Presentation on theme: "Rubrics in Student Affairs Ted Elling, Ed.D. Associate Vice Chancellor for Student Affairs UNC-Charlotte Carrie Zelna, Ph.D. Director."— Presentation transcript:
Rubrics in Student Affairs Ted Elling, Ed.D. Associate Vice Chancellor for Student Affairs UNC-Charlotte Carrie Zelna, Ph.D. Director of Student Affairs Research and Assessment NCSU
Session Outcomes 1. Participants will be able to define the term rubric. 2. Participants will be able to describe the types and styles of rubrics. 3. Participants will be able to articulate how rubrics can be used to measure learning/development outcomes. 4.Participants will be able to articulate how data from rubrics can be used to make decisions. 5.Participants will design a study using rubrics. 6.Participants will create a rubric.
Rubric: Definition and Purpose Rubric: a scoring tool that lays out the specific expectations for an assignment (Stevens & Levi, 2005, p. 3) It is a way of organizing criteria to systematically determine if the outcome is met based on data gathered through papers, observation, document analysis, or some other appropriate method.
Rubric: Types Types of Rubrics: Analytic (specific feedback along several dimensions) Holistic (single score) General (criteria is general across tasks) Task Specific (unique to a task) From: cs.htm April 11, cs.htm
Components of a Rubric Note** You would have already determined the outcome(s) to be measured and the best method of collecting data such as observation, case study, reflection paper, etc. Adapted from Stevens, D.D., & Levi, A.J. (2005). Introduction to Rubrics. Stylus Publishing, LLC Sterling, VA.
Part One: Carefully determine the implementation of the method for gathering the information. Who: Sample or entire population When: Look at the calendar How: Carefully consider questions asked or tasks to be performed
Part Two: Determine the dimensions of the rubric-what do you want to measure more specifically? Scale Level 1 Scale Level 2 Scale Level 3 Scale Level 4 Dimension 1 Dimension 2 Dimension 3 Stevens, D.D., & Levi, A.J. (2005). Introduction to Rubrics. Stylus Publishing, LLC Sterling, VA.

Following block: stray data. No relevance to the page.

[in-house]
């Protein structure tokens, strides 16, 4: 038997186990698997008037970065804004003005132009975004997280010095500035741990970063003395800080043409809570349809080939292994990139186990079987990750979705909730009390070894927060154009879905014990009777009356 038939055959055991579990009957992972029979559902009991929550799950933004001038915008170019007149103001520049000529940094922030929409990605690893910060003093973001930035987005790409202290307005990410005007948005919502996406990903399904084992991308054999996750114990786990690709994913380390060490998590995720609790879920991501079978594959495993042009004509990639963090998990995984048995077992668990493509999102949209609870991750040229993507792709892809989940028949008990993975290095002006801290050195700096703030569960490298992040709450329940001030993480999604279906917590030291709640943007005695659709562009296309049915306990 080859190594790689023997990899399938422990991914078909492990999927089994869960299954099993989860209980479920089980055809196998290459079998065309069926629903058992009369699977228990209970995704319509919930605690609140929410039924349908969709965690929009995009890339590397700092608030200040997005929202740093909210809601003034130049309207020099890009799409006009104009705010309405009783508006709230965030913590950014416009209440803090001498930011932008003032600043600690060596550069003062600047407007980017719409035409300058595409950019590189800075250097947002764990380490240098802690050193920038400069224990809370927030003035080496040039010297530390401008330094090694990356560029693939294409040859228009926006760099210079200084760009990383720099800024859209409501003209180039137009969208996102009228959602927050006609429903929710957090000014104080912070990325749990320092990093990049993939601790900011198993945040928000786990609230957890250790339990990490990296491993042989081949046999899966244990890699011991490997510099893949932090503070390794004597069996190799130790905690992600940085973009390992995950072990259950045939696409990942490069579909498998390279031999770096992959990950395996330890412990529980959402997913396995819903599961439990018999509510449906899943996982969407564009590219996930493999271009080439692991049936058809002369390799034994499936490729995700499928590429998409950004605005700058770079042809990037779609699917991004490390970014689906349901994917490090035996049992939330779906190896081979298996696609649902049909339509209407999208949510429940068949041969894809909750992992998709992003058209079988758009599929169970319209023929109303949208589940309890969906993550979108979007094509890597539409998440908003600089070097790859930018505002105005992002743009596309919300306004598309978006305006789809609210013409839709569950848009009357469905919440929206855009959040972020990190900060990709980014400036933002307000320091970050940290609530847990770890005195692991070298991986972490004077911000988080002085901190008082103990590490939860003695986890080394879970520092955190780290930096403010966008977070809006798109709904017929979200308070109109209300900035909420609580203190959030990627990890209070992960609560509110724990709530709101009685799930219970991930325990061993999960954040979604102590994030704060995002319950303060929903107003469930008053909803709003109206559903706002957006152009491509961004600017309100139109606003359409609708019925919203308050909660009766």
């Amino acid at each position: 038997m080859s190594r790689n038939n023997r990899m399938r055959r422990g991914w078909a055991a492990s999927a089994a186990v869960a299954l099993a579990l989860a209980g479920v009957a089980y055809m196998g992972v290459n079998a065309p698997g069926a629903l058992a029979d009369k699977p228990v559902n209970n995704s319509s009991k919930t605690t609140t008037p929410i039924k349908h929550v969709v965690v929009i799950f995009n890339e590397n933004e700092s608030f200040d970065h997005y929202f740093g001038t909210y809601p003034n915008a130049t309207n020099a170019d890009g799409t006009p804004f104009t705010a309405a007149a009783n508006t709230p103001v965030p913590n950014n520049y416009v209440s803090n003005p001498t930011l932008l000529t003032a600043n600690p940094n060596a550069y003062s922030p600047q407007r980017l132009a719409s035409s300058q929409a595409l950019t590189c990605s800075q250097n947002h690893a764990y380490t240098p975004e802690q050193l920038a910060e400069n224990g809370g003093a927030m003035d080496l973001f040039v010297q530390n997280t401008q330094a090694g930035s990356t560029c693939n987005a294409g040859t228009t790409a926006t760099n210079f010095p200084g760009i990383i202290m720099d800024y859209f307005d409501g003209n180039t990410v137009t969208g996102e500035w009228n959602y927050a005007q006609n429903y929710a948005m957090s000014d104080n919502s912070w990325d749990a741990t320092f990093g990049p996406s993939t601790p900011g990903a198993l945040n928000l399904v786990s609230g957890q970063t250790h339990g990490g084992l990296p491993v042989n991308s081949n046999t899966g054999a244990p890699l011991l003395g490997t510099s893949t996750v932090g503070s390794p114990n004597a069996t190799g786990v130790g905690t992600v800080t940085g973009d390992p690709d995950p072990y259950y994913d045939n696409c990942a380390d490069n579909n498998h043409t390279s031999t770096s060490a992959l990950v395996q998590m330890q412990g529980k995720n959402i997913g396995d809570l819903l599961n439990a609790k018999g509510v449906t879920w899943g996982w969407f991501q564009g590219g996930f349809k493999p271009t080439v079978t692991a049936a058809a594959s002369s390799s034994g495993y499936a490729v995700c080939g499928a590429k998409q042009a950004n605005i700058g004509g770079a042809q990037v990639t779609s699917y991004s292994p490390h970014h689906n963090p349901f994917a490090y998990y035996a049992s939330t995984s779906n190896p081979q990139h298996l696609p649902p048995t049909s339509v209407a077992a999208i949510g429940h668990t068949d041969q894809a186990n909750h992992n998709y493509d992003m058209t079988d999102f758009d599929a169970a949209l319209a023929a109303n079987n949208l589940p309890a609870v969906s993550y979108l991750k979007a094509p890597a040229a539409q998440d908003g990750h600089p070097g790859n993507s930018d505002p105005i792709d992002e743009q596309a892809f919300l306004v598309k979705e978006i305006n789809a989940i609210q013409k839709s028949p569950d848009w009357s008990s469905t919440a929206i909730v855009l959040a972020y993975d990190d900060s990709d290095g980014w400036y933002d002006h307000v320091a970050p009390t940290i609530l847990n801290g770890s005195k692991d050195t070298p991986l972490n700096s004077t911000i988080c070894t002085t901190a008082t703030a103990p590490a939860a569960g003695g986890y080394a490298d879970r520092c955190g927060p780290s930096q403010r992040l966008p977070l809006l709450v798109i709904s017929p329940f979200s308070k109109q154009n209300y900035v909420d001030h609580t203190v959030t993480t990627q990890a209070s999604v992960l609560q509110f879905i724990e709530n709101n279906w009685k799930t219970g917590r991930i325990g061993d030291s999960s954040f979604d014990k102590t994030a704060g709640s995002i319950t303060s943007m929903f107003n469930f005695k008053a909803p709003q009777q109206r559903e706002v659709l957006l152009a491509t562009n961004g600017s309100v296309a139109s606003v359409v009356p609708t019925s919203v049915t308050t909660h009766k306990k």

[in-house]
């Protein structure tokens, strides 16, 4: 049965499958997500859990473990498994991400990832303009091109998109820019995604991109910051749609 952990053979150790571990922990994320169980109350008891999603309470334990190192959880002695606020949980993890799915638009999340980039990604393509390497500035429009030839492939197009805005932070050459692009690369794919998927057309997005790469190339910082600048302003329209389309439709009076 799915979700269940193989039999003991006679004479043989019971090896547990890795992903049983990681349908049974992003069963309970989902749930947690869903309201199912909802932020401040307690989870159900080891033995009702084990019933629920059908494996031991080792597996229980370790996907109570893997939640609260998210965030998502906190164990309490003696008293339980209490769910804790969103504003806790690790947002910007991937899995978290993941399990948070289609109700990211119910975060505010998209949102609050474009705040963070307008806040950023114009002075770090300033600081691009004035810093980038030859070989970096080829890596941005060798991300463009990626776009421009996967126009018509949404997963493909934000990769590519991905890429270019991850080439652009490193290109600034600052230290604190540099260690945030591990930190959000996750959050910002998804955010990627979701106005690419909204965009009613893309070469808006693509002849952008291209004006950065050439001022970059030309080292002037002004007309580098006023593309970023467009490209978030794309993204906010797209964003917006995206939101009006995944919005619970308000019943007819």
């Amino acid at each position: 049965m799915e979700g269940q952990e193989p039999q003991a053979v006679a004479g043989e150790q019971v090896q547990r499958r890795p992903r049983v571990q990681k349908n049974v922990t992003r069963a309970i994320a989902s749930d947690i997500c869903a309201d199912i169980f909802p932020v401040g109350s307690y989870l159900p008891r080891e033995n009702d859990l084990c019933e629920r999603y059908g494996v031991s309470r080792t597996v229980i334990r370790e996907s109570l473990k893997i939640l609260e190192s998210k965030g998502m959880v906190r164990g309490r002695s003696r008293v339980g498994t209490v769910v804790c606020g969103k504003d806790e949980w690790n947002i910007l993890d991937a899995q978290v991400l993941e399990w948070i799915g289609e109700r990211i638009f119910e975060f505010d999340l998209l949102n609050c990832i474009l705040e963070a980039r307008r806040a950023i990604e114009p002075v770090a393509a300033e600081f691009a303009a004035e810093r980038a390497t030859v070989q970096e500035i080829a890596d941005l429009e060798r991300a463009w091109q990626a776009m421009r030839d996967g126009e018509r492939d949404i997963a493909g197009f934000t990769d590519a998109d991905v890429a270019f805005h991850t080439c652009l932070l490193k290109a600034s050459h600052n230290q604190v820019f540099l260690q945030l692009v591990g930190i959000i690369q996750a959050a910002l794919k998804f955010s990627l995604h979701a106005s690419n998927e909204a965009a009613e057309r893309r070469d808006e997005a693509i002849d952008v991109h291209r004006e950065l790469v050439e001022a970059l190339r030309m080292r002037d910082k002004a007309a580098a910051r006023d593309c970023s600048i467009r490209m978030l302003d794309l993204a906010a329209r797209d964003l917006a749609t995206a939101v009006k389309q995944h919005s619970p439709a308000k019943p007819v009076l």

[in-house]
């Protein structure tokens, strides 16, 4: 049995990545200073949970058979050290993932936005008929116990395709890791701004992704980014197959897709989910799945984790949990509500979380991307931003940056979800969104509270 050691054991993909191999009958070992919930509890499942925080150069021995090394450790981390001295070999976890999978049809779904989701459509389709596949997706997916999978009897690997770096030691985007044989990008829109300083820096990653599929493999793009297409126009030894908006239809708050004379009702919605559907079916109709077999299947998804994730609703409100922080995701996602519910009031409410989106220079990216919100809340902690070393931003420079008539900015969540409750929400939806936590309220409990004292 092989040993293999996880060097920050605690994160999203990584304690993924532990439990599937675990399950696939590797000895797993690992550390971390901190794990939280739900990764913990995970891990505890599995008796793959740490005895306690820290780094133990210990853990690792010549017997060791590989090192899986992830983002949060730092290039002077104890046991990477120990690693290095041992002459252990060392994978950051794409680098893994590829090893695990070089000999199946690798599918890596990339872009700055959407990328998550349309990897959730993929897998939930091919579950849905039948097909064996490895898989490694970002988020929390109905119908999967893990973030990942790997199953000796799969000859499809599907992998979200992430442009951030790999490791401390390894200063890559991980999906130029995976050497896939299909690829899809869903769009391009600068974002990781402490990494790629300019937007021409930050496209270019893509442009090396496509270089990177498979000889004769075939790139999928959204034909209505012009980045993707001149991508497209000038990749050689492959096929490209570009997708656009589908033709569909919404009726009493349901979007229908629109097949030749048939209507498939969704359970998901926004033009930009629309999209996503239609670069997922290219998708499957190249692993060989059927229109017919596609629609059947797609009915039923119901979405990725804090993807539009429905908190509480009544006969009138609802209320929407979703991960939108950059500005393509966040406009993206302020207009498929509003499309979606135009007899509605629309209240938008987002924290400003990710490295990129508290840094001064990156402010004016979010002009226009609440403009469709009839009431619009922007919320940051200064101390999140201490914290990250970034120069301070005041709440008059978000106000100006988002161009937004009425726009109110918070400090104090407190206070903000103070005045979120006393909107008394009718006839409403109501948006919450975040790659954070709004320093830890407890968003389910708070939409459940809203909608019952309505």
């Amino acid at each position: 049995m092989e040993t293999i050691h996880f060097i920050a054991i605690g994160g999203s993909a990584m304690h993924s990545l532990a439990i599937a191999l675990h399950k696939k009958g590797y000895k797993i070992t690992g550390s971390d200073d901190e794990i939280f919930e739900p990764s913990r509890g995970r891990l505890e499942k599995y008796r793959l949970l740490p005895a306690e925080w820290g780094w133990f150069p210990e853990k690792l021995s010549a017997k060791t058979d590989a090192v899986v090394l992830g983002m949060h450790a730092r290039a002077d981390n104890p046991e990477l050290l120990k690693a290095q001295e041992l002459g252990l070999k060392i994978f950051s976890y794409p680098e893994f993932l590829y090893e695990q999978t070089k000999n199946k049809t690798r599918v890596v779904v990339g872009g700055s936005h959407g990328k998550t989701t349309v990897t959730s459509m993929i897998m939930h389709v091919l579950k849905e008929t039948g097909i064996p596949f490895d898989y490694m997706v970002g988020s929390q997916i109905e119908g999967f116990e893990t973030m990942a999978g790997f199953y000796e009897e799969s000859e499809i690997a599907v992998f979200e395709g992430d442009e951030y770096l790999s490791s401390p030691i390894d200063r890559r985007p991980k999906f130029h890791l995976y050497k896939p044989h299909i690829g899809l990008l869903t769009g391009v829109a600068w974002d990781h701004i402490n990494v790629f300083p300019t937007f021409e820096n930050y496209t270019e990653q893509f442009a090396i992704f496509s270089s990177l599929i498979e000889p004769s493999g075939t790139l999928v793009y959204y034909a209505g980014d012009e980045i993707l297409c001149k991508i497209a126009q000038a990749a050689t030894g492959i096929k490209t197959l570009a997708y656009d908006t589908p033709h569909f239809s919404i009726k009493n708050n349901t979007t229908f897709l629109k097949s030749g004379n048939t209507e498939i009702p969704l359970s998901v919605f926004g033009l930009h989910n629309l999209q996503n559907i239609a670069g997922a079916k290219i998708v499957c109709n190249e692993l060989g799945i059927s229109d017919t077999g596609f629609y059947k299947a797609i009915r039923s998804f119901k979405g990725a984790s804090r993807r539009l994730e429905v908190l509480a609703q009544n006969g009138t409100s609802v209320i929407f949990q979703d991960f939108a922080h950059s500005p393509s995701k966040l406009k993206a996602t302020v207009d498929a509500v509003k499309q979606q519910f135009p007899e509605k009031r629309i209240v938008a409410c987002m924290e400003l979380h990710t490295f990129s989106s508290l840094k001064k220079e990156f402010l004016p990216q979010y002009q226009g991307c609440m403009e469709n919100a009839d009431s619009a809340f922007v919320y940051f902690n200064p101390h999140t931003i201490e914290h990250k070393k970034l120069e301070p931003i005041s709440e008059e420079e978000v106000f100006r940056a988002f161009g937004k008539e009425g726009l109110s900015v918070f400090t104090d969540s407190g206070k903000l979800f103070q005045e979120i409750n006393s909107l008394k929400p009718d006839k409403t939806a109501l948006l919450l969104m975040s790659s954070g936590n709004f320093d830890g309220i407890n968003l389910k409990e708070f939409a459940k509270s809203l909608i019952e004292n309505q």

Defining Dimensions The dimensions are the criteria for your outcome. Some examples are: Leadership: communication, decision making, motivation, etc. Sportsmanship: cooperate with officials, remain calm when interacting with opposite team, no foul language, etc. Active Listening Skills: Sits leaning slightly forward, makes eye contact, nods, asks open ended questions, etc. Problem Solving Skills: Identifies the problem, identifies the available options, able to recognize the consequences for each option, etc.
Part Three: Determine the size of the scale to be used and the appropriate labels based on the criteria The scale generally is across the top of the rubric Yes/no check list or scale of 3-5 (although some recommend even numbers) Scale Level 1Scale Level 2Scale Level 3Scale Level 4 Dimension 1 Dimension 2 Dimension 3 Stevens, D.D., & Levi, A.J. (2005). Introduction to Rubrics. Stylus Publishing, LLC Sterling, VA.
Scale Examples (Style) Yes, No Beginner, Intermediate, Advanced Exemplary, Accomplished, Developing, Beginning High mastery, Average mastery, Low Mastery
Part Four: Describe each dimension in some detail and/or…. Describe what it should look like based on each of the levels of the scale you have chosen.
Sample Group Project Rubric
Review the Entire Process Once you have all the Parts, review the entire process from the beginning: Outcome, method and questions/situation, dimensions, scale and descriptions. Will you be able to gather the necessary data to determine where they fit on the scale for each dimension?
Testing Your Rubric Use a Metarubric to review your work (see pg. 94 of Stevens and Levi  for example) Peer review- ask one of your peers to review the rubric and provide feedback on content Student review-ask a student to do so as well if appropriate Test with students - use student work or observations to test the rubric Revise as needed Test again Multiple raters – norm with other raters if appropriate
Yes / No Checklist: SAS inSchool
Scoring Individual vs. Aggregate Scores Average Score By Dimension and Total Total Score: Total scores may be reviewed to get a big picture Dimension: Dimension scores to look for patterns Frequency Distributions Scale: Frequencies by scale to get a clearer understanding of the data
Insight Rubric for NCSU Judicial System Reflection Paper
Name: Caroline McCullen
Apply critical thinking skills to solve problems, make informed decisions, and interpret events. Designing Rubrics for Assessing Higher Order Thinking by William Peircehttp://academic.pgcc.edu/~wpeirce/MCCCTR/Designingrubricsassessingthinking.htmlWilliam Peirce
Rubistar – A Free Web-Based Rubric Template Generator
References/Resources Huba and Freed (2000) Learner- Centered Assessment on College Campuses. Stevens and Antonia (2005) book Introduction to Rubrics. Stylus Publishing, LLC. facultyresourcece nter/rubrics.htm SAS inSchool